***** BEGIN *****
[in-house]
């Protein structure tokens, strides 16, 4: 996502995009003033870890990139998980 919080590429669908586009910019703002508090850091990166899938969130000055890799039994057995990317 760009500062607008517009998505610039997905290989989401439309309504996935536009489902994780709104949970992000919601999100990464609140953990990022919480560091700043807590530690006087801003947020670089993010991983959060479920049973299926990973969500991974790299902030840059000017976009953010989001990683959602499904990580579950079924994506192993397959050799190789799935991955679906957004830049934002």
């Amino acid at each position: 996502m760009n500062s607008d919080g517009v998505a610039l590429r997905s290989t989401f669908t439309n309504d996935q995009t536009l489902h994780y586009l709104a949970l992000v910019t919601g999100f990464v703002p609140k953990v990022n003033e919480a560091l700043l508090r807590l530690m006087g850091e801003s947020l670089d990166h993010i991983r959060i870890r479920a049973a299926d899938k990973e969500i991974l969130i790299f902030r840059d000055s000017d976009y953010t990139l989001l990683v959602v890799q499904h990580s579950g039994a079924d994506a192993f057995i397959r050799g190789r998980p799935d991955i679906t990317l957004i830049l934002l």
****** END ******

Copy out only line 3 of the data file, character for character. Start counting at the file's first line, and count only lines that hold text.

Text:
């Amino acid at each position: 996502m760009n500062s607008d919080g517009v998505a610039l590429r997905s290989t989401f669908t439309n309504d996935q995009t536009l489902h994780y586009l709104a949970l992000v910019t919601g999100f990464v703002p609140k953990v990022n003033e919480a560091l700043l508090r807590l530690m006087g850091e801003s947020l670089d990166h993010i991983r959060i870890r479920a049973a299926d899938k990973e969500i991974l969130i790299f902030r840059d000055s000017d976009y953010t990139l989001l990683v959602v890799q499904h990580s579950g039994a079924d994506a192993f057995i397959r050799g190789r998980p799935d991955i679906t990317l957004i830049l934002l």